Maybe, within the UK, we’re not doing enough with the resources at our disposal via the UK Foreign Office (something picked up by a number of Senedd inquiries), but equally so, independence and the requirement to establish diplomatic relations and diplomatic missions could lead to an increase in international engagement and put things like trade missions on a permanent footing, not an occasional one (see also: Wales & The World IV).

8. Silo Mentalities, Parochialism & Pork Barrel Politics

I touched on this in The Seven Deadly Sins of Modern Wales. They’re three distinct, but inter-connected, issues with perceptions and attitudes within the Welsh public sector, its relations with business and in Welsh political life. It seems to be a “small country problem” as the same thing happens in the Republic of Ireland and rural parts of the United States, Australia and central Europe.

We can all perhaps point to examples of projects which shouldn’t have received a single penny of public money, but it was done to keep a local councillor, MP or AM happy and “prove” to people that the central government are listening.

In the public sector, various agencies are resistant to reform – particularly anything that might result in a downgrading of responsibilities in the name of efficiency and improvement. We continue with systems where you have, for argument’s sake, 10 managers and administrators overseeing 5 frontline staff. They don’t want to share information or expertise and always think about what’s going to happen in the next financial year, not in the next decade, 20 or 30 years.

Political control and consideration of grants to companies and bodies is another example – and, oh boy, there are plenty of shockers down the years; some paying off, others drawing the ire of the Wales Audit Office and Senedd’s Public Accounts Committee.

9. Spatial Policy & The British Goldfish Bowl

We all know how the Welsh economy flows – west to east and east to west. It’s a geographical truism and in part the result of having two densely populated areas located at opposite ends of the country to each other, divided by a mountain range and effectively being seen as overspill or a rural hinterland (especially in the north) of English conurbations.

There’s a case for a federal or quasi-federal system for Wales after independence and some powers can be devolved out of Cardiff Bay now, but we shouldn’t get caught in a trap of rubber-stamping the colonial partition of Wales to suit English economic interests.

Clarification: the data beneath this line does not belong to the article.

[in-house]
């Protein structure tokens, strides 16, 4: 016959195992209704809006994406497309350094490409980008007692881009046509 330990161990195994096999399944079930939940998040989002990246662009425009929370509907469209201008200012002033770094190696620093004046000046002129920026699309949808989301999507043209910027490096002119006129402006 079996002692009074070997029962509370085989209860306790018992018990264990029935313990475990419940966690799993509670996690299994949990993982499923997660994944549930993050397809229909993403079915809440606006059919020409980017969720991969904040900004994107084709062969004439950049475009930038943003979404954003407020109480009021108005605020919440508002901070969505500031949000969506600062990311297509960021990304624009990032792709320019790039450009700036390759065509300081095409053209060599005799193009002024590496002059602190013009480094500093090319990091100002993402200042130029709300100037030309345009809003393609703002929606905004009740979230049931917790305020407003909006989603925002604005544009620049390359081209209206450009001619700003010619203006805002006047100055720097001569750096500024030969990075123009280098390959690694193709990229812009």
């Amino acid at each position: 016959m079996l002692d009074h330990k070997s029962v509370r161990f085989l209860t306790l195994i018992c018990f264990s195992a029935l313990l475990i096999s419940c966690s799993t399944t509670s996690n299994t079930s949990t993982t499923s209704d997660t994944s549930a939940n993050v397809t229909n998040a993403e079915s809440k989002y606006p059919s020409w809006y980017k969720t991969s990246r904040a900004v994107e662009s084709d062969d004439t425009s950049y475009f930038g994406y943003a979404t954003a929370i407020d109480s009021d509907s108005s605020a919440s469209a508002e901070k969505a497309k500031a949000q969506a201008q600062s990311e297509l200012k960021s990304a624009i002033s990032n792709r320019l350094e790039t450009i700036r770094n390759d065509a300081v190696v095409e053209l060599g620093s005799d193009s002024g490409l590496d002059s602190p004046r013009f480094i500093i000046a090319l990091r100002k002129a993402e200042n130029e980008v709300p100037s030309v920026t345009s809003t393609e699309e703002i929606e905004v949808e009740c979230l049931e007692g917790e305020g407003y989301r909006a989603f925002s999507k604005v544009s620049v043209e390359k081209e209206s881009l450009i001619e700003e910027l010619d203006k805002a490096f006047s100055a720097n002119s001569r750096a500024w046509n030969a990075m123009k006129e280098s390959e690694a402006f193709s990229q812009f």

Instead of seeking to address the population imbalance (for example, increasing the population density of rural Wales by focusing development on existing large settlements and developing new towns – not twee retirement settlements in picturesque villages), we’ve perpetuated it by over-stressing the importance of Anglo-Welsh economic and migration flows, creating the impression of a “Welsh Wilderness” and ignoring our place in the European and wider global economy.

We’re always comparing ourselves with the rest of the UK and seeing the UK as the standard by which we should set ourselves by. On nearly all global measures, Wales – even as it is now – will be towards the top with some room for improvement.

We rarely compare ourselves to the rest of Europe or the world and when we do it’s usually only when there’s a negative context – “Parts of Wales are as poor as eastern Europe” etc.

We’re not as small, poor, stupid or insular as we’re told by the British media machine. There are plenty of nations out there who have faced similar, or perhaps even greater, challenges to the ones Wales faces both now and in the immediate future – and they’re all smashed it. We can too if we put our minds to it, we’ve just convinced ourselves that we’re not allowed to and that we will always be the poor relation.

10. Defeatism (….as well as an unwillingness to admit defeat when it counts)

The Welsh can be a very gloomy and pessimistic people – and you can’t blame us for that; there’ve been so many let downs, false dawns and decades of managed decline it creates an expectation of failure when we’re faced with doing anything beyond our comfort zone.

We’ve been taken in too easily by flashy artist impressions and promises of riches that never materialise. Our politics is lazy, managerial and lacks consideration beyond the next election. We perhaps fear uncertainties when questioning how to look after our own interests, so we exchange that for the supposed security of letting others make decisions on our behalf.

Yet, paradoxically, we’re more than willing to keep doing the wrong things for the sake of stubborn pride or to prove an imaginary point borne out of an inferiority complex: “Doing the wrong things better”, as it was once described.

The sooner we realise that making mistakes isn’t a bad thing as long as you learn from them, and the only help we can rely on is when we help ourselves, the better.